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Overnight missile strikes have killed at least 7 in Lviv, Ukraine


Ukrainian President Volodymyr Zelenskyy says Russian forces have launched their anticipated attack on eastern Ukraine. There's been a gradual escalation in attacks there over the past several days. Today started, though, with a surprise attack in the west, with at least five rockets fired on Lviv. It's the city that had been refuge for tens of thousands of civilians trying to flee to safety. NPR's Franco Ordoñez is in Ukraine. Hi, Franco.


ESTRIN: So, Franco, this is a big development. Lviv looks secure on a map. It's about the furthest you can get from the Russian border. A senior U.S. defense official told reporters today that these were Russian cruise missiles from long-range bombers. But from where you are, how significant are these attacks in Lviv?

ORDOÑEZ: You know, I'd say very. You know, this has been one of the calmest areas of the country throughout the conflict. I mean, the mayor of Lviv, though, Andriy Sadovyi, said the attacks show that really there are no, quote, "safe" areas in Ukraine.


ANDRIY SADOVYI: (Through interpreter) What we see in Ukraine today is genocide, which is purposefully carried out by an aggressor who kills civilians. Seven civilians had plans for life. Today their life is over.

ORDOÑEZ: You know, he went on to say that more than 200,000 Ukrainians have fled to Lviv for safety, and actually more than a hundred embassies have also moved to the city.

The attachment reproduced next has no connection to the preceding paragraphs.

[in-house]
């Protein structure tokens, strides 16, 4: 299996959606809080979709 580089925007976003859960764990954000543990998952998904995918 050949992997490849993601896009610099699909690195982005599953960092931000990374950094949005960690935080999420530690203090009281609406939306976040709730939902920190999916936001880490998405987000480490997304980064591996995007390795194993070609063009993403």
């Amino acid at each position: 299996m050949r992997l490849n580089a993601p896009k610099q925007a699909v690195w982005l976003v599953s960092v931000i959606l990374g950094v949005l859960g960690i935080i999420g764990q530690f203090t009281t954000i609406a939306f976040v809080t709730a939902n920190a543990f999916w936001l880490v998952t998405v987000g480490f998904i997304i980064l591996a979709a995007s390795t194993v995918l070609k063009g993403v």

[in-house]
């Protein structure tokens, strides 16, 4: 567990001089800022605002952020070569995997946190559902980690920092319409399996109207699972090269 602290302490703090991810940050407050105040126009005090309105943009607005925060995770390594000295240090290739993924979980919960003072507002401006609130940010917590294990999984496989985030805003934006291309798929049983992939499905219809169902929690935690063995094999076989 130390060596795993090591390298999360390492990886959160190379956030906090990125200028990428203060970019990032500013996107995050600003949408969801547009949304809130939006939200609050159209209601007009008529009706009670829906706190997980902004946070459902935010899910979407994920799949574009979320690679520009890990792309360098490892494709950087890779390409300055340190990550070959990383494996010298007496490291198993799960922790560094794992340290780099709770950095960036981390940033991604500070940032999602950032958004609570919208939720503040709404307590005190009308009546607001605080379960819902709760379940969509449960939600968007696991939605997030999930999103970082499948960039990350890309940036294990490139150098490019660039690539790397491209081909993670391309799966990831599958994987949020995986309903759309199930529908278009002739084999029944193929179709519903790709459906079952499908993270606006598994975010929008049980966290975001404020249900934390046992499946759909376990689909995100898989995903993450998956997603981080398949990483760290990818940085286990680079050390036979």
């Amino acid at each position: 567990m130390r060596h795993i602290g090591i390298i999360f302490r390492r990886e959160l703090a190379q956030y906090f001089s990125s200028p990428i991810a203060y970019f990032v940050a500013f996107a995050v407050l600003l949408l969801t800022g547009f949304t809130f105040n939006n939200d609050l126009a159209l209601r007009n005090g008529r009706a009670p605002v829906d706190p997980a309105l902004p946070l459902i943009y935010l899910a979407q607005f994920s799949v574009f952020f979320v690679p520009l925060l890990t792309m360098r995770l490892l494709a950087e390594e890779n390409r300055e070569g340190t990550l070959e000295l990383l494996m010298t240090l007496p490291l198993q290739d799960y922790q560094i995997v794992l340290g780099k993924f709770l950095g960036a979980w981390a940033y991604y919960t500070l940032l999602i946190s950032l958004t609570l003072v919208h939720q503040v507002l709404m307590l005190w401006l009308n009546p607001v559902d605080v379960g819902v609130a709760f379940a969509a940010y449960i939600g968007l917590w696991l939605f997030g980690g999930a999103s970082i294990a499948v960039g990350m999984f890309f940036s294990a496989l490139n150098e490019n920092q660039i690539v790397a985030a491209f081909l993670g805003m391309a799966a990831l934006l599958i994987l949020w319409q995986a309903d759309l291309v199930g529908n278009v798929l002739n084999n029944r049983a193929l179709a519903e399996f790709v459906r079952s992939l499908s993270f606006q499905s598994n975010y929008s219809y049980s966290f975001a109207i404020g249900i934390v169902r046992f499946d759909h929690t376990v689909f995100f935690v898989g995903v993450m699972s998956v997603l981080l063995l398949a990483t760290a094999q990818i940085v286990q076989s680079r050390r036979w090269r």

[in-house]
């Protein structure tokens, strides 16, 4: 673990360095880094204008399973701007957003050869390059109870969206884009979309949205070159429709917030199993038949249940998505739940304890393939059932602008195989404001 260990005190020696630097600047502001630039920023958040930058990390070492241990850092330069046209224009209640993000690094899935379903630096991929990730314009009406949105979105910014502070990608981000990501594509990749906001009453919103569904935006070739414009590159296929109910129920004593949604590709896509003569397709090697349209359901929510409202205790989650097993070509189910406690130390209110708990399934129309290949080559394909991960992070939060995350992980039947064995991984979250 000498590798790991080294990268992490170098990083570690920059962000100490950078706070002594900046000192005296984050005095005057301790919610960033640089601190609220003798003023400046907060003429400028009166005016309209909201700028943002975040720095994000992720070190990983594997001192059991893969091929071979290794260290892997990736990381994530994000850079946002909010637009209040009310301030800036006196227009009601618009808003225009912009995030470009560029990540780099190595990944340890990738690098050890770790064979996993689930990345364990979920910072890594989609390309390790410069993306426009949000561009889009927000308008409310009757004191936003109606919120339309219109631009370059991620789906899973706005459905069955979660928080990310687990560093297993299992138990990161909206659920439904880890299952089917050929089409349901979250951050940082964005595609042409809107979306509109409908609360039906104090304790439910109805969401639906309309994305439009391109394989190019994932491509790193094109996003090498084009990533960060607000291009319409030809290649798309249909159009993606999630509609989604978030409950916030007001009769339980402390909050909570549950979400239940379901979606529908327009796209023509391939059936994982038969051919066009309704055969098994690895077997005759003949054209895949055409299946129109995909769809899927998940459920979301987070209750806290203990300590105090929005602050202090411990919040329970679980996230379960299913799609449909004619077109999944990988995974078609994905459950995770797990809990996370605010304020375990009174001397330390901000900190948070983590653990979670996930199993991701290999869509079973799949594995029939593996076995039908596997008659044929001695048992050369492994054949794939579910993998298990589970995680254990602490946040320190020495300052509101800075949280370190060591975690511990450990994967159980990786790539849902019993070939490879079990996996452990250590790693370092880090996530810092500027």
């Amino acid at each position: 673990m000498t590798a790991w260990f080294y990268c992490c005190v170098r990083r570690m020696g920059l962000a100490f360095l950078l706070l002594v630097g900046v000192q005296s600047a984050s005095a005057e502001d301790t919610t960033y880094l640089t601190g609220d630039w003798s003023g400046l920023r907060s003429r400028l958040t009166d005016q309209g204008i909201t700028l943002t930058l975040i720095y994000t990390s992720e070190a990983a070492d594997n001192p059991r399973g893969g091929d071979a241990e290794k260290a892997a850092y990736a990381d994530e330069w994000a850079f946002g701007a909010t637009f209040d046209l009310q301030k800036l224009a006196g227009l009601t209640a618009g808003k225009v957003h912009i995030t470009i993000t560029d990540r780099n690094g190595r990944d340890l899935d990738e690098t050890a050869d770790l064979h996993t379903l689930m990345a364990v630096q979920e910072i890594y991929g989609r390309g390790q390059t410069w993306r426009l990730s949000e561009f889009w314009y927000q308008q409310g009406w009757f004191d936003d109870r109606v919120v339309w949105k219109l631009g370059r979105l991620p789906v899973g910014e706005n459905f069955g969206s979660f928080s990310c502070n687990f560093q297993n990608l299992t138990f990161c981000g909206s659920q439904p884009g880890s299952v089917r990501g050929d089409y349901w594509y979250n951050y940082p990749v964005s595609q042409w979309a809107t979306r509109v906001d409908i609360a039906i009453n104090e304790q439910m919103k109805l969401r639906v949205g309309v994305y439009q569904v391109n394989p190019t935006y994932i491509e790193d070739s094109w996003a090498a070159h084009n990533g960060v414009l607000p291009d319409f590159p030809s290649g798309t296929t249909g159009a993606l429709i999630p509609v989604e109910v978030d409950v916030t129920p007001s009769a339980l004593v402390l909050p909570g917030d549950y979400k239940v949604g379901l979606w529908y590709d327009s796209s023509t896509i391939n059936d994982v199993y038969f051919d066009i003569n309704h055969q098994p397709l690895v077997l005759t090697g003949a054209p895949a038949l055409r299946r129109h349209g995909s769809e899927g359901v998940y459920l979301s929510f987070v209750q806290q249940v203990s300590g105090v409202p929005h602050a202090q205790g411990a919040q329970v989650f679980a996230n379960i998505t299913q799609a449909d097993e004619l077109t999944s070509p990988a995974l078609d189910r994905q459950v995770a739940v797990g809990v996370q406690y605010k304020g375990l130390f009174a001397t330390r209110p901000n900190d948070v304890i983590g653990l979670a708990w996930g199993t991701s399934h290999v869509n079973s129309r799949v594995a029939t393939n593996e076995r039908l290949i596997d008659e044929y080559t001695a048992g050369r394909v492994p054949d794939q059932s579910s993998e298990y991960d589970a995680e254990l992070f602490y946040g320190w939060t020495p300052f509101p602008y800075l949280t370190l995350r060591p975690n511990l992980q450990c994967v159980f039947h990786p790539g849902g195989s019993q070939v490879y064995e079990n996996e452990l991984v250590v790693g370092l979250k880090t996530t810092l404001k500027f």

ESTRIN: Right. What's the sense in the city now?

ORDOÑEZ: Well, people are scared. I mean, there are already a lot of internally displaced people there. But, you know, it's been kind of a area that has been considered safe. The closest attacks were about three weeks ago when Russian rockets hit the outskirts of Lviv. But this morning, the city was covered in black smoke for several hours. And people are arriving every day. My colleague Yevgen Afanasiev (ph) spoke with a young mother, Yulia, who arrived in Lviv today with her daughter Ania, who is 5. They fled the Dnipro region, trying to get away from this kind of violence.

YULIA: (Speaking Ukrainian).

ANIA: (Speaking Ukrainian).

YULIA: (Speaking Ukrainian).

ORDOÑEZ: Yulia's saying that they had to leave behind her husband, Ania's father. And that second little voice there is Ania, of course, who jumped in to add that they also had to leave their cat. You know, Yulia is still a bit shaken up. She saw what was left of that attack from the train.

YULIA: (Speaking Ukrainian).

ORDOÑEZ: She's saying there as they passed by the train, she realized that if the train had been on time and hadn't been delayed, the missile could have hit her and her daughter.

ESTRIN: Wow. NPR's Franco Ordoñez. Thanks, Franco.

ORDOÑEZ: Thank you. Transcript provided by NPR, Copyright NPR.

NPR transcripts are created on a rush deadline by an NPR contractor. This text may not be in its final form and may be updated or revised in the future. Accuracy and availability may vary. The authoritative record of NPR’s programming is the audio record.

Franco Ordoñez is a White House Correspondent for NPR's Washington Desk. Before he came to NPR in 2019, Ordoñez covered the White House for McClatchy. He has also written about diplomatic affairs, foreign policy and immigration, and has been a correspondent in Cuba, Colombia, Mexico and Haiti.

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